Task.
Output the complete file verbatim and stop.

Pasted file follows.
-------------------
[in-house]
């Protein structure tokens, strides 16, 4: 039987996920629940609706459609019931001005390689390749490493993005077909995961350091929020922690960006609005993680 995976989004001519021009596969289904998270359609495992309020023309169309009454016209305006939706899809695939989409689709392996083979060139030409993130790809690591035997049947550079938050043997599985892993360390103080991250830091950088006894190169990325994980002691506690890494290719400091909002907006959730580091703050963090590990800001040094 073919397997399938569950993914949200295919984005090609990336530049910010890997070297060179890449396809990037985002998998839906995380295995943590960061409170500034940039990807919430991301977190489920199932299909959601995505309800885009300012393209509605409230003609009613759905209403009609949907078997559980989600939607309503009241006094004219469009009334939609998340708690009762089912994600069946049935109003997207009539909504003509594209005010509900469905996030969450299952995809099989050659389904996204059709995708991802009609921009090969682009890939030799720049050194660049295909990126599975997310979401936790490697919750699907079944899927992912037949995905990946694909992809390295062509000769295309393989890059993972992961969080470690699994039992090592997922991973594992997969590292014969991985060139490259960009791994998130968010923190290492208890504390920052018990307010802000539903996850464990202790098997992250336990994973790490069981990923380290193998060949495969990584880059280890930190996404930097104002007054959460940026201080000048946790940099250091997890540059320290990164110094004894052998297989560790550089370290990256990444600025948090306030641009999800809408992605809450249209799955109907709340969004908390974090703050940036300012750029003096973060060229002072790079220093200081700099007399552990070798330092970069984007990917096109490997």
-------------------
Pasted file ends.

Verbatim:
[in-house]
């Protein structure tokens, strides 16, 4: 039987996920629940609706459609019931001005390689390749490493993005077909995961350091929020922690960006609005993680 995976989004001519021009596969289904998270359609495992309020023309169309009454016209305006939706899809695939989409689709392996083979060139030409993130790809690591035997049947550079938050043997599985892993360390103080991250830091950088006894190169990325994980002691506690890494290719400091909002907006959730580091703050963090590990800001040094 073919397997399938569950993914949200295919984005090609990336530049910010890997070297060179890449396809990037985002998998839906995380295995943590960061409170500034940039990807919430991301977190489920199932299909959601995505309800885009300012393209509605409230003609009613759905209403009609949907078997559980989600939607309503009241006094004219469009009334939609998340708690009762089912994600069946049935109003997207009539909504003509594209005010509900469905996030969450299952995809099989050659389904996204059709995708991802009609921009090969682009890939030799720049050194660049295909990126599975997310979401936790490697919750699907079944899927992912037949995905990946694909992809390295062509000769295309393989890059993972992961969080470690699994039992090592997922991973594992997969590292014969991985060139490259960009791994998130968010923190290492208890504390920052018990307010802000539903996850464990202790098997992250336990994973790490069981990923380290193998060949495969990584880059280890930190996404930097104002007054959460940026201080000048946790940099250091997890540059320290990164110094004894052998297989560790550089370290990256990444600025948090306030641009999800809408992605809450249209799955109907709340969004908390974090703050940036300012750029003096973060060229002072790079220093200081700099007399552990070798330092970069984007990917096109490997």